Make Home Inspections an Annual Event

Filed in Construction by on September 24, 2014

Home InspectionWhen you talk about home inspections, most people assume you’re talking about an inspection completed by a professional home inspector for a potential buyer prior to purchasing a home. Certainly both a buyer and seller should evaluate a property prior to a sale – the buyer to find out as much as possible about the home and its potential maintenance expenses and a seller to assess the condition to gain the highest price.

Actually, home inspections in outstate Minnesota are not that common, but they should be. In many municipalities in the Twin Cities area, a home inspection is required prior to any residential home transaction.

Even if you’re not buying or selling your home, fall is a good time to inspect your property. By evaluating your home annually, you will know what’s needed to maintain or increase its value. It always amazes me how many projects can be overlooked by the people who live in a home. We just get used to seeing them – until it’s time to sell or prepare for a big entertaining event.

After doing that far too many times myself, I have a new philosophy: Get those things done so that we can enjoy them while we live here. I am tired of completing work for the next owner as we prepare to sell.

Take an objective look at your house on an annual basis. Use a checklist, checking off the items in good condition and making notes about those that aren’t. Here are some categories for your list:

Landscaping: The biggest problem I see is improper drainage from the house. Does the soil grade away from the house in all directions? Look for standing water and branches or bushes touching the house or roof. Are the driveway and sidewalks in good condition? Do the gutters and downspouts drain away from the house?

House structure: Does everything appear straight and plumb? Is there bowing or sagging to the walls or roof, or any visible cracks in the foundation?

Exterior surfaces: Are there any stains or discoloration? Is there adequate space from the ground to wood siding; any cracking, curling or decay to the siding, shingles or windows; or any flaking of exterior paint?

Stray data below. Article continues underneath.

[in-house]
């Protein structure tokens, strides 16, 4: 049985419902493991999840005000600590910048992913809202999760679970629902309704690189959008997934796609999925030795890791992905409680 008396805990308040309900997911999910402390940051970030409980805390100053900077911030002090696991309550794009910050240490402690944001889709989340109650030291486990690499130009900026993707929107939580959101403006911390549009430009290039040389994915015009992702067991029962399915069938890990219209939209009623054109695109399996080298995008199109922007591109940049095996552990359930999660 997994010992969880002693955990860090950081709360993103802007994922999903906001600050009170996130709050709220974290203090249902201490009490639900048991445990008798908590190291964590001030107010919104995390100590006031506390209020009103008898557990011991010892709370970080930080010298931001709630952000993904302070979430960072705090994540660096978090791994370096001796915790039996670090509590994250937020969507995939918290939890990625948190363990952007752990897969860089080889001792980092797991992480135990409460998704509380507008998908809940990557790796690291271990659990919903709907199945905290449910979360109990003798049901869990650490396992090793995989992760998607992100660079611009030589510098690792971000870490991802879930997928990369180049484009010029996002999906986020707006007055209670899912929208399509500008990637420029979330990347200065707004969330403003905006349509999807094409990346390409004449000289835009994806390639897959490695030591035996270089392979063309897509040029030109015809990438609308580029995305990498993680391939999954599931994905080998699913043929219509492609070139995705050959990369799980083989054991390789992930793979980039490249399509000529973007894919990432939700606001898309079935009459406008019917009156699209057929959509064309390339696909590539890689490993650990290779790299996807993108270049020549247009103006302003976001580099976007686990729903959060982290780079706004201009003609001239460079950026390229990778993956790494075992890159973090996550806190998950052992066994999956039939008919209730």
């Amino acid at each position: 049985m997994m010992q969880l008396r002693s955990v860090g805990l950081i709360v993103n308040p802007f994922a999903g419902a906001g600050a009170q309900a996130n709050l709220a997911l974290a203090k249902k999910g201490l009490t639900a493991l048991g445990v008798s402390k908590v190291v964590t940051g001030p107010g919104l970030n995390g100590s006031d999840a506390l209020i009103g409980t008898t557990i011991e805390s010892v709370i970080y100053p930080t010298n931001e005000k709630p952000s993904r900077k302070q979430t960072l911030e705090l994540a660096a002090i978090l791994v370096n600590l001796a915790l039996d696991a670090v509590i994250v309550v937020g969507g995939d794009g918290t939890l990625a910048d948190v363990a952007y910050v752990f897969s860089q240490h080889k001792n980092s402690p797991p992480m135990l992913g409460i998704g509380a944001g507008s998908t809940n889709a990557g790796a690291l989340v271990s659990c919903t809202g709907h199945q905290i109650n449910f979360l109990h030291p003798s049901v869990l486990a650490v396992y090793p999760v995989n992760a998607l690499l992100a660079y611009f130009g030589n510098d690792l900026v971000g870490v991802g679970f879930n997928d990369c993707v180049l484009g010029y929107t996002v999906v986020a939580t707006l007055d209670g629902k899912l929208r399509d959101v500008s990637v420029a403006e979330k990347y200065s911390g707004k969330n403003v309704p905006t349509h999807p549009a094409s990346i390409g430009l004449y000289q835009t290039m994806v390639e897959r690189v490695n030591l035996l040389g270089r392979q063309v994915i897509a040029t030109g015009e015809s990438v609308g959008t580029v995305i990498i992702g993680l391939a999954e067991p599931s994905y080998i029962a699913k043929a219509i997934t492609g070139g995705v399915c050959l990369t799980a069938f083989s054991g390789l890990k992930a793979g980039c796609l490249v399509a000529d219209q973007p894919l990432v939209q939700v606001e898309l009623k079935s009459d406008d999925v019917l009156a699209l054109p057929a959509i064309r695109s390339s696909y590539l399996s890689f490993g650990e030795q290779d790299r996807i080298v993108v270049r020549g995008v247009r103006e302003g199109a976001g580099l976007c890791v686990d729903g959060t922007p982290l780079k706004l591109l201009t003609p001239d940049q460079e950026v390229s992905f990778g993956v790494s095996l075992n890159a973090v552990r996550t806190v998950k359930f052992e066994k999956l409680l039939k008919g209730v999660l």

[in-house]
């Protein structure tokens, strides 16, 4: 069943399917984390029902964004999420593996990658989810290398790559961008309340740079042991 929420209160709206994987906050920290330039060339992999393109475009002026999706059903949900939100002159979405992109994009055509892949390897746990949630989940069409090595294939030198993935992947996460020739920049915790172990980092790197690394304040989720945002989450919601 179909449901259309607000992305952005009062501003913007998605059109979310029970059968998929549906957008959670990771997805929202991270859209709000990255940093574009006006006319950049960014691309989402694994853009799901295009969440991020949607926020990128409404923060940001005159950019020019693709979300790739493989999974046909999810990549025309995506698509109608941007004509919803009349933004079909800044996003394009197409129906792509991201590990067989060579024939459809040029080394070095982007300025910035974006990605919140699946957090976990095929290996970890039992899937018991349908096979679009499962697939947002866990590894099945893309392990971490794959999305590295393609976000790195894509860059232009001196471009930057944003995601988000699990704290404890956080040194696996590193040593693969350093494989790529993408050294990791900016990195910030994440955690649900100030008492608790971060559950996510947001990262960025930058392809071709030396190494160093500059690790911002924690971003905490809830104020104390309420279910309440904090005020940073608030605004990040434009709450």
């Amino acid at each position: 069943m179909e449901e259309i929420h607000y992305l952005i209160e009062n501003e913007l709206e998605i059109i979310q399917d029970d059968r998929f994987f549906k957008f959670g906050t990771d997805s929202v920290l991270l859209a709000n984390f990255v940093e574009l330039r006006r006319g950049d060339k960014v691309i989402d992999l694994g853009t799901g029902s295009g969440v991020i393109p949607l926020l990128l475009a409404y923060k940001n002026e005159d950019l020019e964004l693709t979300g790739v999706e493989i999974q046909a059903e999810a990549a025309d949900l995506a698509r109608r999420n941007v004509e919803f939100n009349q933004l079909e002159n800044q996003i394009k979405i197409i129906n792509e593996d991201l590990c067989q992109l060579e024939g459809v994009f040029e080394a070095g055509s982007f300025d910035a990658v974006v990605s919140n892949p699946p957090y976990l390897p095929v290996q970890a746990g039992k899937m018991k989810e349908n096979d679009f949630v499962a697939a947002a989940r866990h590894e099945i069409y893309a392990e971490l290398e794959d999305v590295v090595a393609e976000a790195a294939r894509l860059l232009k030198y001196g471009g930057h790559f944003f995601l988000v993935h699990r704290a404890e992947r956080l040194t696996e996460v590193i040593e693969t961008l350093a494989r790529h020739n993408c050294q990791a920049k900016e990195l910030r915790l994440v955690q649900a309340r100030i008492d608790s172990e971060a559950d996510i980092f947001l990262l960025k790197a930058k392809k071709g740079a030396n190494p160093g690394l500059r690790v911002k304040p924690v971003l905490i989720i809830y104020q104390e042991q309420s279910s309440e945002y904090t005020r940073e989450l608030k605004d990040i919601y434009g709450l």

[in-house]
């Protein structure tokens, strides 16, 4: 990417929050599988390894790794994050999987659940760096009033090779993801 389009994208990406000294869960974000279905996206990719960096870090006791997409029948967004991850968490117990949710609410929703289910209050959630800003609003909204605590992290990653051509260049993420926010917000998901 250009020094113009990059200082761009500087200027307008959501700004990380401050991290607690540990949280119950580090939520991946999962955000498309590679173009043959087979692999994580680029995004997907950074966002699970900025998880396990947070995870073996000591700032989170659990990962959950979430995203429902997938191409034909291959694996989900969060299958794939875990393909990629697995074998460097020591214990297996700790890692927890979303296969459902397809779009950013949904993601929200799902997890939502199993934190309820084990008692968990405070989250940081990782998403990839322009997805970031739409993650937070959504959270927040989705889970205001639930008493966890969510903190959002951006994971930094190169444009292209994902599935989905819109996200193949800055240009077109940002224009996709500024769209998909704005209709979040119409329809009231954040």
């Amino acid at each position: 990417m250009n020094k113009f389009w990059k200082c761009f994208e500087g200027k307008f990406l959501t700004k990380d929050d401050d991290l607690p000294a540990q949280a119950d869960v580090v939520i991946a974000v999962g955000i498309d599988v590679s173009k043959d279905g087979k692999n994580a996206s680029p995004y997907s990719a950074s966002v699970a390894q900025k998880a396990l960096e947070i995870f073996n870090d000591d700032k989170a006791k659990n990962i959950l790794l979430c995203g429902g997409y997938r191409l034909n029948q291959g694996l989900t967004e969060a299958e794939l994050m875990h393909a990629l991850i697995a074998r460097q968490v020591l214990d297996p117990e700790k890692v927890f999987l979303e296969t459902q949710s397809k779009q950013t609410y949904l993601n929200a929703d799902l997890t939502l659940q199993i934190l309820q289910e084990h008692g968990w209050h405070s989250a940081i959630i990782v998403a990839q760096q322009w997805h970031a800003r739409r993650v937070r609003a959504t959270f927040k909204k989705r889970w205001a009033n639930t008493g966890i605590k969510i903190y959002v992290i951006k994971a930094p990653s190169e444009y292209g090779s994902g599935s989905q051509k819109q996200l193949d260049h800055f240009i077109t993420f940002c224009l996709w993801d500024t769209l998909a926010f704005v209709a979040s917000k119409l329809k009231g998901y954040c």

Windows, doors and wood trim: Are windows and doors secure, without any broken glass or damaged screens? With wood clad windows, is there any sign of decay or flaking paint? Is the interior trim and base in place and in good condition?

Roof: Is there any bowing or sagging to the roof? Any curling shingles or loss of granulation in the gutters or damaged and missing shingles? Are all of the vents on the roof free of obstructions?

Attics: Are there any stains on the underside of the roof or evidence of decay or structural damage? Is the attic properly vented? Is there enough insulation?

Interior rooms: Is the paint in good condition, without any staining or cracks? Are the floor coverings clean? Do the interior doors operate properly, and are there new batteries in the smoke and carbon monoxide detectors?

Kitchens and bathrooms: Are the exhaust fans working? Are the cabinets in good condition and operating properly?

Plumbing: Check all visible pipes for damage or evidence of leaks and water stains on materials near plumbing. Look for rust on the water heater. Do all sinks drain properly, and is there good water flow at each faucet?

Electrical: Unless you are experienced with electrical, there is not a lot you can inspect. Check your ground fault outlets. Do all the switches work properly, and are there working bulbs in all of the lights?

Heating/cooling systems: Again, unless you are experienced, there is not a lot you can inspect. Change the air filter and look for rusting around appliances. Does the system seem to heat/cool evenly?

This is a short list but things that any homeowner can inspect. Just the idea of looking at your home objectively will help you identify maintenance issues. if you are not comfortable with these inspections or find problems beyond your knowledge, please hire a professional home inspector.

If you do hire a professional, check his or credentials and make sure the inspector is qualified. Unfortunately, there is no license requirement in Minnesota for home inspectors, so they come with very different degrees of knowledge. A good inspection by a professional will take between 1 1/2 and 2 1/2 hours and will include a written report.

Good luck with your inspection and, as always, remember to measure twice and cut once.

by John Burns, an appraiser and advertising consultant for Lake and Home Magazine.

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